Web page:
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Bosses at odds with Fergie over Williams-Van Persie incident

ESPN staff
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Roberto Martinez has spoken out in defence of Ashley Williams, insisting the Swansea defender is "not the type of footballer" who would intentionally strike a ball at an opponent's head following Sunday's incident involving Robin van Persie.

Manchester United manager Sir Alex Ferguson reacted angrily when Williams fired the ball at his striker from close range - apparently to make a clearance although the whistle had already gone for a foul in United's favour - during Sunday's 1-1 draw at the Liberty Stadium.

Ferguson asserted that Van Persie "could have been killed" and that the FA should heavily sanction Willams, who maintains his innocence and said he has tried to apologise.

Wigan Athletic manager Martinez signed Williams during his time in charge of Swansea, and insists the captain of the Welsh club would not have done such a thing on purpose.

"You see the incident and it is a very, very dangerous situation,'' Martinez said. "If you see one of your players with a bang on the back of the head it is really dangerous and it can have bad consequences. You can understand that.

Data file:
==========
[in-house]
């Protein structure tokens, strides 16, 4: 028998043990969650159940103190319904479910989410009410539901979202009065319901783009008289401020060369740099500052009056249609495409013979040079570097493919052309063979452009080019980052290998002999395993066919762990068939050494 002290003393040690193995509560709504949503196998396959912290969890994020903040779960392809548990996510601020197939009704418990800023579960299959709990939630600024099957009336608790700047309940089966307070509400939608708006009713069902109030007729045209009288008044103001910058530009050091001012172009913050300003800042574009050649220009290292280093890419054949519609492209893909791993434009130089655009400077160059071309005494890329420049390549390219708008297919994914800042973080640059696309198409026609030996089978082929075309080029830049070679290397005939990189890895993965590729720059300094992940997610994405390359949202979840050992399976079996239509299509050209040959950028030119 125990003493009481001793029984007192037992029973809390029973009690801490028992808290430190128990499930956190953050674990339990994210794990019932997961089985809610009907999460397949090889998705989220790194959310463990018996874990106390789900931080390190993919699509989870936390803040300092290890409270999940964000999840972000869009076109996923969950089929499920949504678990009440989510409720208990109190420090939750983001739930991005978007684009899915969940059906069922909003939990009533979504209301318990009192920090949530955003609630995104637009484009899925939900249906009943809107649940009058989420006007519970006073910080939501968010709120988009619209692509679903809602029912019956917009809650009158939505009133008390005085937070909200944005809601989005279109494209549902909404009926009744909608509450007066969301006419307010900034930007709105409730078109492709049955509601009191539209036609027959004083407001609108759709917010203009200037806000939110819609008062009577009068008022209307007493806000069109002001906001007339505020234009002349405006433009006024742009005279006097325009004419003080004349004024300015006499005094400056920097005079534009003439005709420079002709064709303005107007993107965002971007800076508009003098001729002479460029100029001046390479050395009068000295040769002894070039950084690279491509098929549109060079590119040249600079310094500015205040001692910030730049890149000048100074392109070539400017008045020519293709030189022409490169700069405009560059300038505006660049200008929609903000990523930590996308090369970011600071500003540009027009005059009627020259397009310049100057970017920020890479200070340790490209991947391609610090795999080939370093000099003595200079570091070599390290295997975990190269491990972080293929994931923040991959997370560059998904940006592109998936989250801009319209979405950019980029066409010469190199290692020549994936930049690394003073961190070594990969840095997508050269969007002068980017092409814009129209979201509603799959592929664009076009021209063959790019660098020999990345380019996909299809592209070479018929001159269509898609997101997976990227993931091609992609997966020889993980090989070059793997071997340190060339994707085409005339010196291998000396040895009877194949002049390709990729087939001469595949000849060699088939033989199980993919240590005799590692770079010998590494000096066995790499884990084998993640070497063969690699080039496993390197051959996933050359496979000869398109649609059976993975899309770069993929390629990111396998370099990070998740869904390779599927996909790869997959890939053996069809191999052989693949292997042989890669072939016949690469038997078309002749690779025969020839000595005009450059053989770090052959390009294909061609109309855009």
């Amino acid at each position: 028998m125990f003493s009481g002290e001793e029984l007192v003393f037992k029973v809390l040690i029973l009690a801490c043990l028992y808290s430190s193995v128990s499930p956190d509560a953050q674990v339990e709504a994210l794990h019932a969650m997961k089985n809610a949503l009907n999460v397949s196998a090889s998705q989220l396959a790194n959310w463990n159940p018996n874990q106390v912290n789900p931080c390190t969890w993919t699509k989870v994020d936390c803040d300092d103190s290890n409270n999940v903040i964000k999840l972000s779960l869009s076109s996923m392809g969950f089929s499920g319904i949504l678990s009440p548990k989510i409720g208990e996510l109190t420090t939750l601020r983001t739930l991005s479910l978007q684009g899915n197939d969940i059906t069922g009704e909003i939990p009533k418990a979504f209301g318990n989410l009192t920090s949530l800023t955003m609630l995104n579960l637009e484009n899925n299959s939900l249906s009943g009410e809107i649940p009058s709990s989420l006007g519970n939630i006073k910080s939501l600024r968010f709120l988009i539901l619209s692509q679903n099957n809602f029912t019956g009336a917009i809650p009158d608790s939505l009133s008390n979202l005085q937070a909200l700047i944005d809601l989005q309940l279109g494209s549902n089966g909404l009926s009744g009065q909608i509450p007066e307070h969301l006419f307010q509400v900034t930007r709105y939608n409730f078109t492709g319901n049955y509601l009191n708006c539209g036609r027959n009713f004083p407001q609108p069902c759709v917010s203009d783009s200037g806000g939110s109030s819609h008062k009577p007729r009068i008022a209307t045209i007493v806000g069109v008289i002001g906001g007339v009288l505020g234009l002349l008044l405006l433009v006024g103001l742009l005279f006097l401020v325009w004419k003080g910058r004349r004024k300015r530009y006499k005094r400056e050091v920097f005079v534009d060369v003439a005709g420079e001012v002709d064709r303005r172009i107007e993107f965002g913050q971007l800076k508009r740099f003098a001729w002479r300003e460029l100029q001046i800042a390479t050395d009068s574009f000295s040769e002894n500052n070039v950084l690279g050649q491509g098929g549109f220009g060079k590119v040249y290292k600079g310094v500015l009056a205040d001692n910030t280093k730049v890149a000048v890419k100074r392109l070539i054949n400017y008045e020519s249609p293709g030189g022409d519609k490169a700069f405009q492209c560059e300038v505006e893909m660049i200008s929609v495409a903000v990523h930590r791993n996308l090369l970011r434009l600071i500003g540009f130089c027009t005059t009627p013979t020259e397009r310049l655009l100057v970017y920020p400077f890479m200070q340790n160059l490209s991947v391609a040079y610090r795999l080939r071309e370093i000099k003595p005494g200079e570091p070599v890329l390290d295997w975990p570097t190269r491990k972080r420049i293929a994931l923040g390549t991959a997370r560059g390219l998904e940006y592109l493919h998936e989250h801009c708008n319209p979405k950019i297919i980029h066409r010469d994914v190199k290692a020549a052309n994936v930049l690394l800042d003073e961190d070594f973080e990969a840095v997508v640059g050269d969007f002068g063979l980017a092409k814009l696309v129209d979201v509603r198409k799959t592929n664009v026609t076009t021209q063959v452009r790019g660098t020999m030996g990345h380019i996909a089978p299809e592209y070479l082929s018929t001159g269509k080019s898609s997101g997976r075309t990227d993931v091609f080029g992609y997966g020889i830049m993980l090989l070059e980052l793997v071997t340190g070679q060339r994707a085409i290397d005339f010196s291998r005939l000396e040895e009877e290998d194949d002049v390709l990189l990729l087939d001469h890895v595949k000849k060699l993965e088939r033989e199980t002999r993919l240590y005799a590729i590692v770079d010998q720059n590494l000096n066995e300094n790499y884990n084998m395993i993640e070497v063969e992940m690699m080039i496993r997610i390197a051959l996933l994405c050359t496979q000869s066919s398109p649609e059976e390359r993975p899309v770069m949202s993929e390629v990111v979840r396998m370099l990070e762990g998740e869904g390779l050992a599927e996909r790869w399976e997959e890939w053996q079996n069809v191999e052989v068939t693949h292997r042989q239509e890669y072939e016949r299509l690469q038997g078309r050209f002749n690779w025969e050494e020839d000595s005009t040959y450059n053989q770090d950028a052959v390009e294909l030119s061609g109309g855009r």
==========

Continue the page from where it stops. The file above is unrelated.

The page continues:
"I signed Ashley Williams for Swansea and I know his character inside out. I can guarantee you without even looking at the incident that he is not a nasty footballer. He is a winner and fully committed, a leader and a captain, and I don't for one second doubt that he did not do that on purpose.

"It is an action of the game. He can show frustration - it is an emotional game and it is very unfortunate that it hits Van Persie in a part of the body where he could have been hurt heavily, and you don't want to see that. But from my point of view, I know Ashley Williams really well - when you sign a player you find out about a player and I can guarantee you he is not the type of footballer who would do that on purpose."

Queens Park Rangers manager Harry Redknapp questioned Ferguson's comments and said he has seen many more serious incidents happen during matches.

"I don't see how he was going to be killed," he said. "He kicked the ball at him. I have seen worse things on a football pitch."

Newcastle boss Alan Pardew understood Ferguson's reaction but said that with hindsight the United manager might not be so angry.

Pardew said: "He genuinely felt that, I should think, at the time. You do. If one of your players gets hurt or you think he was in danger, you are going to protect him.

"I think the one with Van Persie was perhaps not as bad as Alex at first imagined. Sometimes from the sideline, it looks a lot worse at the time. I'm not sure whether there will be action taken for that."

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